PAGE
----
In light of the joy of the resurrection and in preparation for the celebration of the Myrrhbearing women this coming Sunday, I thought we could focus on a beautiful homily given by St. Gregory Palamas on the Sunday of the Myrrhbearing women. In this homily, St. Gregory addresses the question of who was the first person to behold the resurrected Lord. He explains that upon a first reading of the Scripture, it seems that St. Mary Magdalene was the first. However, St. Gregory explains why, in fact, it was the Most Holy Theotokos. Laying aside the question of who actually was first, St. Gregory leaves us with an important point of reflection during this most blessed Paschal season, so let’s see what he says.
First, St. Gregory states there is “a certain shadow covering this matter on the part of the Evangelists ….” He further notes that the Theotokos is not explicitly mentioned in the Scripture because the Evangelists “do not want to present the mother’s witness so as not to give the nonbelievers a reason to be suspicious.”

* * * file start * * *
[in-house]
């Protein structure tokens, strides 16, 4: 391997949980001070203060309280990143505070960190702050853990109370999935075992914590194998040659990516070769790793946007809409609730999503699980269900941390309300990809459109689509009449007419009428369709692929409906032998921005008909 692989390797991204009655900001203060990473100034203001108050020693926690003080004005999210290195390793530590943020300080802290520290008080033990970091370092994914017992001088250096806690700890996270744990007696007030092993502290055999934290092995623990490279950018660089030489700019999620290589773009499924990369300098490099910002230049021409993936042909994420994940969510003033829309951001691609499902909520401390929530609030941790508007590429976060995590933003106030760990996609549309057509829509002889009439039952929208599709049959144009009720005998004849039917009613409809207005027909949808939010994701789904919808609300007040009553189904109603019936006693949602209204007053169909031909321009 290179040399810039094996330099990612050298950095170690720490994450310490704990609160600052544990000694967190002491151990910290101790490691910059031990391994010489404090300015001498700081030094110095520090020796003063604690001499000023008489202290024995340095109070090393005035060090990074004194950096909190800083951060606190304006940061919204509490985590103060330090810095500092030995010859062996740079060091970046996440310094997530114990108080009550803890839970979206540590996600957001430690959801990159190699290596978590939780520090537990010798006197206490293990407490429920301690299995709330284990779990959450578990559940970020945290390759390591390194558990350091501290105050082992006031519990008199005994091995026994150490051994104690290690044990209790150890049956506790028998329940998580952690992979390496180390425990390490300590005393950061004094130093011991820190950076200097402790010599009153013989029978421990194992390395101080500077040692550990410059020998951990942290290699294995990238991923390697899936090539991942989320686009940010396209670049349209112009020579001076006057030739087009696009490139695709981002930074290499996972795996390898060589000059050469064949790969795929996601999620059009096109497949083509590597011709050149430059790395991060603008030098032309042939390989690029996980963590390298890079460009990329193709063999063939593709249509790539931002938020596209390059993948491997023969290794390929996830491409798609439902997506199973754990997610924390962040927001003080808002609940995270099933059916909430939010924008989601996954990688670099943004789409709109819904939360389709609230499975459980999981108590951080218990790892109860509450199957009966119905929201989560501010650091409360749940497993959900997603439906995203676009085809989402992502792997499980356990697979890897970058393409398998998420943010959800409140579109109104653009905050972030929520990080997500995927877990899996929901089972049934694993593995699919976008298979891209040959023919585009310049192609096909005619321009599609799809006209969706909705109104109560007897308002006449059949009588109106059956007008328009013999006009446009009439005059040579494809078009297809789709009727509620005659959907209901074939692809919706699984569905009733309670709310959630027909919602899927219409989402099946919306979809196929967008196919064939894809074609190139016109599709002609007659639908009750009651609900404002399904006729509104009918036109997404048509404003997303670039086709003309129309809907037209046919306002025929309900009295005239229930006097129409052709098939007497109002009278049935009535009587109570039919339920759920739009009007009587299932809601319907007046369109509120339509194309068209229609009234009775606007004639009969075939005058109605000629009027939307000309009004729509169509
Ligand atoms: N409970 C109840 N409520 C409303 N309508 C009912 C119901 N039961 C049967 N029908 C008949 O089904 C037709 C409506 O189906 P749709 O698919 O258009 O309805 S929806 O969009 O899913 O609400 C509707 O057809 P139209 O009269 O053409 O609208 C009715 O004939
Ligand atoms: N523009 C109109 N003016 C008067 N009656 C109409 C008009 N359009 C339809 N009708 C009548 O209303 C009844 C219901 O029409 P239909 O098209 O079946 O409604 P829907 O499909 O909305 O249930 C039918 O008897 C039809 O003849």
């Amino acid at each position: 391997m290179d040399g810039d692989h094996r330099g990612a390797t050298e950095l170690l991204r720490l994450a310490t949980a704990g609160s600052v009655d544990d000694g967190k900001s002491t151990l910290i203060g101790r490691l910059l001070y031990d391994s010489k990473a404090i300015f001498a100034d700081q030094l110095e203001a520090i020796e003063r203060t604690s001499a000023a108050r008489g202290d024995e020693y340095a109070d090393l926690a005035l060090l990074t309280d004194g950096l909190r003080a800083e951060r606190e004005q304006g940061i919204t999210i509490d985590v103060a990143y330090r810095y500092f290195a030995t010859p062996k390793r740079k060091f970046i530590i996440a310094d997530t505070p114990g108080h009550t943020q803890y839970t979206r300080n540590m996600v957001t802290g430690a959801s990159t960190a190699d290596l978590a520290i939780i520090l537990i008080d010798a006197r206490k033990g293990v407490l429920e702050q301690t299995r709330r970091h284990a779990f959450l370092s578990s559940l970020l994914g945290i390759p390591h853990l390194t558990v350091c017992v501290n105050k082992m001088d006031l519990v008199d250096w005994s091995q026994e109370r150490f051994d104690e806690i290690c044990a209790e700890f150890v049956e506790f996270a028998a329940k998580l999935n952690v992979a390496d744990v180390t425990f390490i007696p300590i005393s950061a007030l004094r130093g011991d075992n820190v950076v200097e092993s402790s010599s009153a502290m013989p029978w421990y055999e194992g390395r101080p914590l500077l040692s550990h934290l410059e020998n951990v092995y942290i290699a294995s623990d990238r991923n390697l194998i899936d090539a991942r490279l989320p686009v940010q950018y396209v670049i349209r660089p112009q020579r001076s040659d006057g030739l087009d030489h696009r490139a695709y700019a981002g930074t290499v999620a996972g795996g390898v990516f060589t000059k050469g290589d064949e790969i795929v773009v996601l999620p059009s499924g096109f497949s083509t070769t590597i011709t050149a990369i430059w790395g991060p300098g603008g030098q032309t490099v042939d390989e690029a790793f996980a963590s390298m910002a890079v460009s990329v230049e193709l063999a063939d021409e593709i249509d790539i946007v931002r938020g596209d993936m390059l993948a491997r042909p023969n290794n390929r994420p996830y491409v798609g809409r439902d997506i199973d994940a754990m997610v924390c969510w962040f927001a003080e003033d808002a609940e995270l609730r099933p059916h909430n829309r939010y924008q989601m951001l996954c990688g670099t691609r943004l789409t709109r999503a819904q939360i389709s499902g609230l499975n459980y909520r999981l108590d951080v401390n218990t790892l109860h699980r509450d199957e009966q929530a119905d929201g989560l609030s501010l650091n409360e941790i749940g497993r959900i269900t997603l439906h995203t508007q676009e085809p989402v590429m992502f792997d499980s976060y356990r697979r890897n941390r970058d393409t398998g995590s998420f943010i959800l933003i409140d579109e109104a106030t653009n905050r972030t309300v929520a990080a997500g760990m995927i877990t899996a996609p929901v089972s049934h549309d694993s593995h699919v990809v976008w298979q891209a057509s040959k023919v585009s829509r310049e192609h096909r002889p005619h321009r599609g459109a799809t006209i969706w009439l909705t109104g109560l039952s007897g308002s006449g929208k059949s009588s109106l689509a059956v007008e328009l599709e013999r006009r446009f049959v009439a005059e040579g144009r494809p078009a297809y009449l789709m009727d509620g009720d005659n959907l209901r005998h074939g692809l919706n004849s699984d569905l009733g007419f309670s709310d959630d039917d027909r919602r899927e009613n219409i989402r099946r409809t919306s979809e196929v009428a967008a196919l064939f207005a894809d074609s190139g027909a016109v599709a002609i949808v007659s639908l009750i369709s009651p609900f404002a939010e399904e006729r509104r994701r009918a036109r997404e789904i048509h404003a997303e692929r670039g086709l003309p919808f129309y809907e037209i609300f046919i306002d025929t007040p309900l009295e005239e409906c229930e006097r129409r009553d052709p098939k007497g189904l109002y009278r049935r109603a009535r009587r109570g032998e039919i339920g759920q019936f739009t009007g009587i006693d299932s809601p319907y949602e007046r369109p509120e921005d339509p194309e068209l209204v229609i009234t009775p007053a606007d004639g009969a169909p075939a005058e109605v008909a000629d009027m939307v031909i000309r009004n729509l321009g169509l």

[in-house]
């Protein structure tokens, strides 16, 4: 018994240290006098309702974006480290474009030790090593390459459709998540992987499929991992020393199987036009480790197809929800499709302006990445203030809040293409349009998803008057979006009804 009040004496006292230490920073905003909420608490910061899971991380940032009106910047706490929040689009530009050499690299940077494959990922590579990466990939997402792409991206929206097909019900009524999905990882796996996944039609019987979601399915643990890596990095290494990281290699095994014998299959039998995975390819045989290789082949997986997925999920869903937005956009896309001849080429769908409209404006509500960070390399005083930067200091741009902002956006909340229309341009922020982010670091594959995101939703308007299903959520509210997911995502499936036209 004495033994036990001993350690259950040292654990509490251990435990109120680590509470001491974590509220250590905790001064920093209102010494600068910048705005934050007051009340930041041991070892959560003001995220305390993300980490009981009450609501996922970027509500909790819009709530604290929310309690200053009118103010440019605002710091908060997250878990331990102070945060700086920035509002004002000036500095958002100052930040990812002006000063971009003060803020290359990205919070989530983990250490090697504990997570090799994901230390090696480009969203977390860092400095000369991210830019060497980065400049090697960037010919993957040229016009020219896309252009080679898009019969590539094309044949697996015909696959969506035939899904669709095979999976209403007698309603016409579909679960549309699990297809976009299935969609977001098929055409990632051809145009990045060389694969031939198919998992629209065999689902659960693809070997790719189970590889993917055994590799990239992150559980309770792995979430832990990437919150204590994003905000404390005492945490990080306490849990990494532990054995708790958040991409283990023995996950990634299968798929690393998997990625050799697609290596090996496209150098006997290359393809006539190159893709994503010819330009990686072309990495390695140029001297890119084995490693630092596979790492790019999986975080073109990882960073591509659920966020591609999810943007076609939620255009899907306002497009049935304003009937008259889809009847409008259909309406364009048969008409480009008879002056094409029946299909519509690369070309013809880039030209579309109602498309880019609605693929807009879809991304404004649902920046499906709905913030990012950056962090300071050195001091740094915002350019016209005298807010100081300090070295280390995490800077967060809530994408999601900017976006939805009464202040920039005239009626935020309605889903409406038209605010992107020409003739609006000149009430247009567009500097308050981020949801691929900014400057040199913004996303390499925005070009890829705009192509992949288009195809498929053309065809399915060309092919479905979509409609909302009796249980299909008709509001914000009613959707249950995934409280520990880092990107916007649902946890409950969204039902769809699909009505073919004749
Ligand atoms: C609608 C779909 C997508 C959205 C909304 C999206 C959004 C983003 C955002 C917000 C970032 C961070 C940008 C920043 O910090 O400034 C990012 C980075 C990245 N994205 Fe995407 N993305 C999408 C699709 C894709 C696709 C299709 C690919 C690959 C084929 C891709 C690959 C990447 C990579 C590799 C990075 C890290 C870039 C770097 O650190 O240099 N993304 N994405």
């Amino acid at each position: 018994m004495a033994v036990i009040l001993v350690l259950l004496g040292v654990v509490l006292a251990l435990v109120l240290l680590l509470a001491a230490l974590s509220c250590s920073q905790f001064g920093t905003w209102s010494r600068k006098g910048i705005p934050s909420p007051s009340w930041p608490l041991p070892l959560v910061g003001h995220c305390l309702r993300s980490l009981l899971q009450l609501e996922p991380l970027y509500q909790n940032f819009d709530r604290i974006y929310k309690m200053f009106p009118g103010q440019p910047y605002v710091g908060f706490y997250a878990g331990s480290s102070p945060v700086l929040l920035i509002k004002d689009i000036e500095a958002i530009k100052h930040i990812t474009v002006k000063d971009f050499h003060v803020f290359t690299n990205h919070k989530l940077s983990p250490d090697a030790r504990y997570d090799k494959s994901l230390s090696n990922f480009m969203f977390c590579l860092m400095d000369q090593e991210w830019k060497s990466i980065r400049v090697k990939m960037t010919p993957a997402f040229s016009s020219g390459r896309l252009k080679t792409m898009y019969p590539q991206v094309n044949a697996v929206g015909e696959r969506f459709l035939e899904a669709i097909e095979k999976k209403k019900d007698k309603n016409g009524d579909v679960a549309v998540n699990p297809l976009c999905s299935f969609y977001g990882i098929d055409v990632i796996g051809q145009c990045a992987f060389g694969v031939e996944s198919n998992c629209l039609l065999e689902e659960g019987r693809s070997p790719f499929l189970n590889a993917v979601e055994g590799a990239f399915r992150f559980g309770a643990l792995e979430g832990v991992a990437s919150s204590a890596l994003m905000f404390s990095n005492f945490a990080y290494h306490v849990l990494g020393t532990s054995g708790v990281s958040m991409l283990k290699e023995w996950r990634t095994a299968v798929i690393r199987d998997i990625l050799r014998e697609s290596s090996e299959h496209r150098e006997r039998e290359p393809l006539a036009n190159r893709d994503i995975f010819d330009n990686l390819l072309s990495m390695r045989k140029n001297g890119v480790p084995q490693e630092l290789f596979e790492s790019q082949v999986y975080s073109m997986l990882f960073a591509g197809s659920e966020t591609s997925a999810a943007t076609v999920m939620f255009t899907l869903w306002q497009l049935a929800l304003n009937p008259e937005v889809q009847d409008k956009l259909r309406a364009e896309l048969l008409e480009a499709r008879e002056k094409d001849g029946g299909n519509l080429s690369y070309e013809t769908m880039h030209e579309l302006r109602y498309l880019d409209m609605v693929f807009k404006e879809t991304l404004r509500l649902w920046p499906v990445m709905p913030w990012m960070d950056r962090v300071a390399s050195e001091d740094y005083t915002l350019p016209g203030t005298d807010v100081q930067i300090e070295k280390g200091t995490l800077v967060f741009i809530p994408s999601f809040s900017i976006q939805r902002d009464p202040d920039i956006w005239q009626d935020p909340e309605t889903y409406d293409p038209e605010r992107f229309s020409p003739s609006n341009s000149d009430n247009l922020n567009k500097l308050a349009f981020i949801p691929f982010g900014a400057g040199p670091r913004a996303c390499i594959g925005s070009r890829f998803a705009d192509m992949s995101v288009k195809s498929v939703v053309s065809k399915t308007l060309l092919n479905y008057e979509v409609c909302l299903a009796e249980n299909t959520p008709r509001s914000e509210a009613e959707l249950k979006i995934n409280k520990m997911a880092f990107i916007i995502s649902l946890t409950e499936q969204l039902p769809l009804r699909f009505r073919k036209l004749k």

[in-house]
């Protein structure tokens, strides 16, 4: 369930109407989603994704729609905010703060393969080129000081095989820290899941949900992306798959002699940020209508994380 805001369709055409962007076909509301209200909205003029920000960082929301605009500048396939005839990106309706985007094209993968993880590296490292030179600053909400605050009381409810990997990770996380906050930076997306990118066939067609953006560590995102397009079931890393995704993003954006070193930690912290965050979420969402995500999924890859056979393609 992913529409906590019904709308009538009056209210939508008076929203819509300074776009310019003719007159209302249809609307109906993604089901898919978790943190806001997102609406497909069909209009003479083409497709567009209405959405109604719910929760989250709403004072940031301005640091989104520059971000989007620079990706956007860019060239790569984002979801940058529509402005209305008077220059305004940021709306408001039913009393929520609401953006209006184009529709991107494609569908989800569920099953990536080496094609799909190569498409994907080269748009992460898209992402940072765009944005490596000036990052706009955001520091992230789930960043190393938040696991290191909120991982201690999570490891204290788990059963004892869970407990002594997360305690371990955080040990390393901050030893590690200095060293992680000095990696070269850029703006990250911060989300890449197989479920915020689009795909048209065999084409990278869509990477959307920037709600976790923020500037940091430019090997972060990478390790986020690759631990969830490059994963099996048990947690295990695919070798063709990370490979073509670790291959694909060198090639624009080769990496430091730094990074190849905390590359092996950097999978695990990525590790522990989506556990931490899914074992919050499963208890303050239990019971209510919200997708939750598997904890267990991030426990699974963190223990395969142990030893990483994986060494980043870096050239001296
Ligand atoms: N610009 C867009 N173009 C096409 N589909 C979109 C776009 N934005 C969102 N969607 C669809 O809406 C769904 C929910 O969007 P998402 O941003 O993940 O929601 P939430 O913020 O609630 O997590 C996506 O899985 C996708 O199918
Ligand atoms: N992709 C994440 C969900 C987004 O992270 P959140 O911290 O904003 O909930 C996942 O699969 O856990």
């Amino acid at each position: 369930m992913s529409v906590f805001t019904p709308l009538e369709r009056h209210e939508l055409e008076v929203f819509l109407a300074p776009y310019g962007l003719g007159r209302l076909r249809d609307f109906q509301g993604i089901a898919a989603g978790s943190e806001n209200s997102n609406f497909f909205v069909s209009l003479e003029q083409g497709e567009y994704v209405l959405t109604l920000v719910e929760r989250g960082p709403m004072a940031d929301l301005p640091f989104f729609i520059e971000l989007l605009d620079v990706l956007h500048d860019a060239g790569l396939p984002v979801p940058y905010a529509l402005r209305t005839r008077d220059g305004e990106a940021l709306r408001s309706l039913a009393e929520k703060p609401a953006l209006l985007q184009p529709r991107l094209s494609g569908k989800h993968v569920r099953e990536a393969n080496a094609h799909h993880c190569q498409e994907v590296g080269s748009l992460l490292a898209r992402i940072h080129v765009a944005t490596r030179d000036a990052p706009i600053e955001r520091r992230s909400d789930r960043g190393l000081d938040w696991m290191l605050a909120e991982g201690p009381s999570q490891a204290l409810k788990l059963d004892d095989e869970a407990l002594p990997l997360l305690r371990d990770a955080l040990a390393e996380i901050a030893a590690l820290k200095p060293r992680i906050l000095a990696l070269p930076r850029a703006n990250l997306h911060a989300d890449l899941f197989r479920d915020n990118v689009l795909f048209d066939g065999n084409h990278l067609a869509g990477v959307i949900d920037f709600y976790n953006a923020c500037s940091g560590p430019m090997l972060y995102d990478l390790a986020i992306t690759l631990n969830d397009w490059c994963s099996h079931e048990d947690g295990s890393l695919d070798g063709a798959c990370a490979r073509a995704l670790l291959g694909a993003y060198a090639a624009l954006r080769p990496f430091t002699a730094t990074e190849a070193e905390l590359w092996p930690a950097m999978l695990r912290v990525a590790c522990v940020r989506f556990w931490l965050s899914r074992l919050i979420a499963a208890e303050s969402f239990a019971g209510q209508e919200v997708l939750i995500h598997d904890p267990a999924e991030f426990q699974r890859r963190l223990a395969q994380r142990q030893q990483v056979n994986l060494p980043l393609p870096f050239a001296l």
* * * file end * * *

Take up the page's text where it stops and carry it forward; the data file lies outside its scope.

St. Gregory explains, however, that, of all the Myrrhbearers, only the Virgin “saw the joyous countenance of the angel and heard his joyful message” and understood clearly. The other women, St. Gregory explains, were frightened and perceived very little of what was taking place: “But I think that the Mother of God made this great joy her own, since she comprehended the words of the angel. Her whole person radiated from the light in that she was all pure and full of divine grace,” referring not to created light but the uncreated light.
On one of the visits to the tomb, St. Gregory explains the Theotokos “saw and recognized the risen one before all the other women. And falling down, she touched his feet and became his apostle to his apostles.” Thus, according to St. Gregory, this “other Mary” that accompanies St. Mary Magdalene to the tomb is the Theotokos, and she is the one to whom we sing to on Holy Pascha the hymn written by St. John of Damascus, “The Angel Cried.” For as St. Gregory writes, “He was, after all, that same angel of the Annunciation, Gabriel….” The hymn proclaims, “… rejoice, rejoice O Pure Virgin, again I say rejoice your Son is risen from His three days in the Tomb.” Here, in the hymn, we encounter not only the first annunciation by the Archangel Gabriel of “Rejoice” celebrated at the Feast of the Annunciation, but also the second annunciation to the Theotokos concerning the resurrection of the Lord.